Now, we know that these fossil fuels are adding excessive amounts of CO2 to the atmosphere (26 giga-tons per year!) so why do we use them?  Unfortunately, there are a lot of factors that play into the energy equation.  In their groups, have students brainstorm factors that could play into decisions about energy sources.  They can be general (ex: cost of each energy source) or specific (ex: sunlight levels can limit the use of solar power.)

After 5 minutes or so, bring the class together to discuss:

  • What factors did you think of?
  • Do you think it’s easy or difficult to switch to a new energy source?  Think about the time and money and distribution systems already in place…
  • Is there a perfect source for our world’s energy needs?  No!  How would you decide what to use where you live?

Who cares if it’s hotter? 

So who cares if it’s a little hotter outside?  What difference can it make?  The truth is that our earth has some very delicately balanced systems, and big changes are happening due to the rise in atmospheric temperature.  Across the globe, scientists predicted (and are already seeing!) some effects that this temperature change will have:

  • Rising ocean levels:  As our atmosphere warms, ice melts from our glaciers and poles.  This water, which in frozen form would be contained on land or floating, now adds to the ocean.
  • Ecosystem shift:  Due to different temperatures and long-term weather pattern shifts, some animals and plants will need to adapt or move, and if they cannot do those things, they may not survive.
  • Natural Disaster shifts:  Storms (like hurricanes) are likely to become stronger.  Fires and droughts will become more common.
  • People will be displaced as coastlines recede, growing seasons and conditions change, and fresh water sources disappear.

 

What does this mean for Africa? (30 minutes)

In this next activity, we are going to explore what climate change might mean for our own countries.  WAAW Foundation is currently operating in 5 African countries:  Ghana, Nigeria, Malawi, Kenya, and South Africa.  Let’s take a look at the changes that might happen in these regions.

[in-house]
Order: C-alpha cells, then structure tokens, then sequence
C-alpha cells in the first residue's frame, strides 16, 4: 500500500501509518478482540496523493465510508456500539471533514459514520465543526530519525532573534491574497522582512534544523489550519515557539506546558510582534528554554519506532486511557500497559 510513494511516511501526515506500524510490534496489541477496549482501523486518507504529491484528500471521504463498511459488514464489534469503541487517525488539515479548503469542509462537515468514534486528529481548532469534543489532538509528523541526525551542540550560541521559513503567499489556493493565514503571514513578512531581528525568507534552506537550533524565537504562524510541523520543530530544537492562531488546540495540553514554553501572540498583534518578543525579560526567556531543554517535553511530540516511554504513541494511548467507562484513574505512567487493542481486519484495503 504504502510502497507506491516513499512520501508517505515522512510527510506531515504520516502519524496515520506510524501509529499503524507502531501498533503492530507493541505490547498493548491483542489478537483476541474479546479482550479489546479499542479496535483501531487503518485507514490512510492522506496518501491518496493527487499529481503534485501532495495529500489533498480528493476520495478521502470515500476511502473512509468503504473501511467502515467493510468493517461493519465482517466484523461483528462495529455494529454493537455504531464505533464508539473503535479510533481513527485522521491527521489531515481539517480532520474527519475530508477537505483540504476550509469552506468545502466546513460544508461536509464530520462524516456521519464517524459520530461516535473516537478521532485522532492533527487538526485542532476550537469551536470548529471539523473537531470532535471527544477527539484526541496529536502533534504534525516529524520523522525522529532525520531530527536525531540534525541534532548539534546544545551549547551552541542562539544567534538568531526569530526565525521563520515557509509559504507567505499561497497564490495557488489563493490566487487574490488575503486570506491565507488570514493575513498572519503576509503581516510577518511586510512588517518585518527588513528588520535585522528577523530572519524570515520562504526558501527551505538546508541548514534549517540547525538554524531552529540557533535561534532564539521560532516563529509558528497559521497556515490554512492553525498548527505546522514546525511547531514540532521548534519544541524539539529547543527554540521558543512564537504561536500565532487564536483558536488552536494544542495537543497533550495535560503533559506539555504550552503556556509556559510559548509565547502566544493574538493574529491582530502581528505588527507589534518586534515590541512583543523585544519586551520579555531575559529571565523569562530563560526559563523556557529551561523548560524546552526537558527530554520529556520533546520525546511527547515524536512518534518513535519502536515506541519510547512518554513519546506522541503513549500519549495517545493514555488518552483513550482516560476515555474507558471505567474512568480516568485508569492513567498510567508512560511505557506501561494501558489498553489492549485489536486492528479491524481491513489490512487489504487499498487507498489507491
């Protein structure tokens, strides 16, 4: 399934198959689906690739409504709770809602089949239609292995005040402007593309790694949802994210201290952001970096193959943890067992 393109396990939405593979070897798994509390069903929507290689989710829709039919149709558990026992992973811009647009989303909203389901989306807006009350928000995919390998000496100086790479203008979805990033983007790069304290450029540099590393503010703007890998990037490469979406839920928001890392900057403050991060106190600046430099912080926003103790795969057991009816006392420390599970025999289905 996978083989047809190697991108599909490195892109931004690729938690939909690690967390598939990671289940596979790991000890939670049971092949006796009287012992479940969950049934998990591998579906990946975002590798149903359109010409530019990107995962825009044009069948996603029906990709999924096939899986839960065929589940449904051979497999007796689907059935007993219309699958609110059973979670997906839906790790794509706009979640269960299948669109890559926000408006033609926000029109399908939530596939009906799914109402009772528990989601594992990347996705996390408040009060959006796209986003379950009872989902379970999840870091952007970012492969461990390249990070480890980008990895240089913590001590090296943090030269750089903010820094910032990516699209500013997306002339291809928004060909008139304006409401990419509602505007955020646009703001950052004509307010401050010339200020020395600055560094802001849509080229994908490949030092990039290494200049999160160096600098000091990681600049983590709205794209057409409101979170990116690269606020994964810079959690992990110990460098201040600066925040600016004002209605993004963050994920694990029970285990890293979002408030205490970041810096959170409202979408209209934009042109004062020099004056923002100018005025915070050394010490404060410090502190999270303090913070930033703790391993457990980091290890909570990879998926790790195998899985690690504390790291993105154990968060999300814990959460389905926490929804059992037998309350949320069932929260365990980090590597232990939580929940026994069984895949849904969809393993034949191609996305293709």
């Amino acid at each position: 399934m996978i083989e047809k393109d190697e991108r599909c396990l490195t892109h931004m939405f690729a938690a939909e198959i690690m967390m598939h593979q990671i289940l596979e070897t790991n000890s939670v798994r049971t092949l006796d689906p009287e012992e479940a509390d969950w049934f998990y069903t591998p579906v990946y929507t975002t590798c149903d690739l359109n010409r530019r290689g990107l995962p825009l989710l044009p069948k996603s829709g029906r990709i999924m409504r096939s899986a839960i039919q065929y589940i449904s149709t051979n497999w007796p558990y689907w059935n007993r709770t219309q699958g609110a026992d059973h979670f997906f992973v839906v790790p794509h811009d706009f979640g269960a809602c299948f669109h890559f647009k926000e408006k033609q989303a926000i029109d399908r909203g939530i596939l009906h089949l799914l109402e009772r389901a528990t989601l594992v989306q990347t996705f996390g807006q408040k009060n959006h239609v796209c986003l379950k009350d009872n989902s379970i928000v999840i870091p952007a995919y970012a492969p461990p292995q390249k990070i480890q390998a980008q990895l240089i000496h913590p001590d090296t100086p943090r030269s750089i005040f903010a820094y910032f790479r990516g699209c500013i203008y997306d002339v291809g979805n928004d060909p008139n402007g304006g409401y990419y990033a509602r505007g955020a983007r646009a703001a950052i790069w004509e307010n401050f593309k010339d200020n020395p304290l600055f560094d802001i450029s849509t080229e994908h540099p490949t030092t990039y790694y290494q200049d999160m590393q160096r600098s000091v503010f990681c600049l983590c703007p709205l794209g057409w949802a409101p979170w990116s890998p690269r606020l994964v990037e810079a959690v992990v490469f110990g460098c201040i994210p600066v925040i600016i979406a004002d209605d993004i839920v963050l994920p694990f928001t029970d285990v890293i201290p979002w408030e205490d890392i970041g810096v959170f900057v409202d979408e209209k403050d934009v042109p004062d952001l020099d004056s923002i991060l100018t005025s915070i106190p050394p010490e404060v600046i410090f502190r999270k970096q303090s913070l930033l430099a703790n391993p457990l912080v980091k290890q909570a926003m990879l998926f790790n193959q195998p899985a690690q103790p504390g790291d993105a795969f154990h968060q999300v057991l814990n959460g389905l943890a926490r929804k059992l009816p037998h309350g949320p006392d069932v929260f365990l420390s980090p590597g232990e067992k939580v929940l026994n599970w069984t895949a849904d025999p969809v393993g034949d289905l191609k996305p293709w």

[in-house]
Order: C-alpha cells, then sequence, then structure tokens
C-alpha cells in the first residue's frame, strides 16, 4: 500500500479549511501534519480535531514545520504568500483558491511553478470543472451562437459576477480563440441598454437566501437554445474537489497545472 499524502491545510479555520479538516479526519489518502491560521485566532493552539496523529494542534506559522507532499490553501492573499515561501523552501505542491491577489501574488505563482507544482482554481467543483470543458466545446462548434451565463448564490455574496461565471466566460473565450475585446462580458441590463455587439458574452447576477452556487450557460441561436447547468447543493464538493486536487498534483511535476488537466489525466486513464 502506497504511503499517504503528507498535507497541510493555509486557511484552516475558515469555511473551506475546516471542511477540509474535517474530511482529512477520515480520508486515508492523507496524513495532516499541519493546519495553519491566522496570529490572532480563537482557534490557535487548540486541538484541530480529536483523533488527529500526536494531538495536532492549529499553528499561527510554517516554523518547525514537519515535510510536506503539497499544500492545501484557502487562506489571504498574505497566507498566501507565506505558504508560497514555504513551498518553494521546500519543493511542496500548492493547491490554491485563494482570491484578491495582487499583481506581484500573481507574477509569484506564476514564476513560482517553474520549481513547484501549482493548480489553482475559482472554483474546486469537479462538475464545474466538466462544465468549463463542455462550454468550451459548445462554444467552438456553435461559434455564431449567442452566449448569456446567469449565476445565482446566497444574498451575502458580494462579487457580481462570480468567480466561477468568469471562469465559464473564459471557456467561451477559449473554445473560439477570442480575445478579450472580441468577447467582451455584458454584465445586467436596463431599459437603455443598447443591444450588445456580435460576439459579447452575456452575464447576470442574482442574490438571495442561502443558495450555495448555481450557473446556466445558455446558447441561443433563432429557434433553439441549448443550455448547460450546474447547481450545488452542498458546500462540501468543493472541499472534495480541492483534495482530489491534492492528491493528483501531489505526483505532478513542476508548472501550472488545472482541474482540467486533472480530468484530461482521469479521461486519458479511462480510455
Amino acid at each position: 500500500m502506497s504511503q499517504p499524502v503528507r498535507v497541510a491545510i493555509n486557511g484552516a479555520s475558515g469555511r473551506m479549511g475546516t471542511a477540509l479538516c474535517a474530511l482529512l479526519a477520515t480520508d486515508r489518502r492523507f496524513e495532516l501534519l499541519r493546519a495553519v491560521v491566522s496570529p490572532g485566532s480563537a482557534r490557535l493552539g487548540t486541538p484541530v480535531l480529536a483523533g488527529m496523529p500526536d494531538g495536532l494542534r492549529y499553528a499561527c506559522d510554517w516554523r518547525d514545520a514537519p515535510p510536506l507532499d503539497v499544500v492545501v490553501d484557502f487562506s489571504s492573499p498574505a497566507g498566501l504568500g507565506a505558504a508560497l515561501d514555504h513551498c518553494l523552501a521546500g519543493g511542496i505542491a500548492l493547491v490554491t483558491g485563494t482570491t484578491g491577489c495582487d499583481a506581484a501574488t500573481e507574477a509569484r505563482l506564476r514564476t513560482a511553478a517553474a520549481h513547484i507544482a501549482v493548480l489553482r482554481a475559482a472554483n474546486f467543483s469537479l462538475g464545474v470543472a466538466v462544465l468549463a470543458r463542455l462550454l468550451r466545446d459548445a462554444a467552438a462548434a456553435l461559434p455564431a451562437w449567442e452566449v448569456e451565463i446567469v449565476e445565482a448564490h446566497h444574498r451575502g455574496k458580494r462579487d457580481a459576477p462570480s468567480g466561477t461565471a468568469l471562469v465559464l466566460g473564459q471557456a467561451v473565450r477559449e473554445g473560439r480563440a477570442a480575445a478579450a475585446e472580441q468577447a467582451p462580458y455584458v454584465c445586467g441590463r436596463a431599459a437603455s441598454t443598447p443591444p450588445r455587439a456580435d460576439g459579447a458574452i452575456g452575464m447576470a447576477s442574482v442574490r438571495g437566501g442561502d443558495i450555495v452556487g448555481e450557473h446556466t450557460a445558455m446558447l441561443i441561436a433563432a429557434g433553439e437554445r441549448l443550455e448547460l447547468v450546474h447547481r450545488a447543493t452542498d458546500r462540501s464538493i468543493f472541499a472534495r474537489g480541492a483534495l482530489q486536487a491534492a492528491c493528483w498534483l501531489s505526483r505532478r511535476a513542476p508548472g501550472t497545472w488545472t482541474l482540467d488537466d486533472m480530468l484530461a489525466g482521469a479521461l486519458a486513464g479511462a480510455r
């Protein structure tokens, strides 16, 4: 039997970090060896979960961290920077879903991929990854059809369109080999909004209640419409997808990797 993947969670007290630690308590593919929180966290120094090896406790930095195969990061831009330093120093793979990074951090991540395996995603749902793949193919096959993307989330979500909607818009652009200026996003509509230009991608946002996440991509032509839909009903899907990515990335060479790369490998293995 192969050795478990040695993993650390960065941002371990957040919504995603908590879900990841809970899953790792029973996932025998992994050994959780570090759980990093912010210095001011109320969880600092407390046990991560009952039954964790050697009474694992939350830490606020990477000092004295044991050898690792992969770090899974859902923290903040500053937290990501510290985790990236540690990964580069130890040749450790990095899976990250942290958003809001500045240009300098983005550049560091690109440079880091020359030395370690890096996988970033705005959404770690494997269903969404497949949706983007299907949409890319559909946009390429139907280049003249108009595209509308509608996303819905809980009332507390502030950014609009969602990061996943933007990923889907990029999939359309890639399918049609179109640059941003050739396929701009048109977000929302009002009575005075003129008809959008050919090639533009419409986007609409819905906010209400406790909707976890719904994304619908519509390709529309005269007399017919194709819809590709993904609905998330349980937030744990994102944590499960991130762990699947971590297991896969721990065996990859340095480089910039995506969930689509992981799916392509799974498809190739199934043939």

This activity will be “Each-one-teach-one” meaning that the students will be the instructors!  Divide your students into 5 groups, and give each group an information packet from the appendix (you’ll find the appendix as a separate pdf document on the “Teaching Resources” page http://www.waawfoundation.org/teaching-resources/ ) The packet contains recent articles and news stories from each of the 5 countries.  Each group has about 15 minutes to read through the information on their assigned country, and create a 1-2 minute presentation to teach the class about the effects that may take place in that country.  Encourage groups to be creative with their presentations!  They could act things out, draw pictures or diagrams, etc.

*If you have time and access to computers, students can go online to do their own research, and gather more information.

Encourage students to answer some questions about the information they’ve gained:  Did you learn anything about climate change’s effect on: ecosystems, a specific species, crops, water, economics, diseases, etc.?  Did you find anything about what that country is doing to combat climate change?  How much has this country contributed to greenhouse gas emissions?  All the packets are different, so groups should have unique stories to tell.

Once everyone has had some time to prepare, bring the class back together and have groups come up to present one at a time.  The class should get a sense of what is happening due to climate change all over Africa!

So what do we do? (10 minutes)

At this point, it’s clear that change is coming our way.  Can we prepare for it?  Can we limit the amount of change in the future?  Allow students time to discuss things that they can do to find solutions.  Bring everyone together to share ideas.

Some possible answers to discuss:

  • Limit your energy usage:  Walk or ride a bike when possible.  Turn off lights and appliances when not in use.
  • Make your voice heard:  Government policy dictates how resources are used, and how people prepare for change.
  • Explore alternative energy sources:  You don’t need to be a top scientist to learn about and use renewable energy!  (The Boy Who Harnessed the Wind!)
  • EDUCATE OTHERS!  Many are unaware of, or don’t understand what Climate Change means for our world.  Pass on what you know!

*Encourage students to come up with solutions beyond what is listed here, that are specific to their country and their situation.

Conclusion (10 minutes)

Bring your students together for one final review and discussion.  Ask some questions:

  • How do greenhouse gasses, like carbon dioxide, trap heat in our atmosphere?
  • Why is there so much concern now about these greenhouse gasses?  What adds carbon dioxide to our atmosphere?
  • We do need some carbon dioxide… why?
  • What are some changes that we might see and some problems that could arise (or have already) that scientists are predicting?
  • What can we do about it?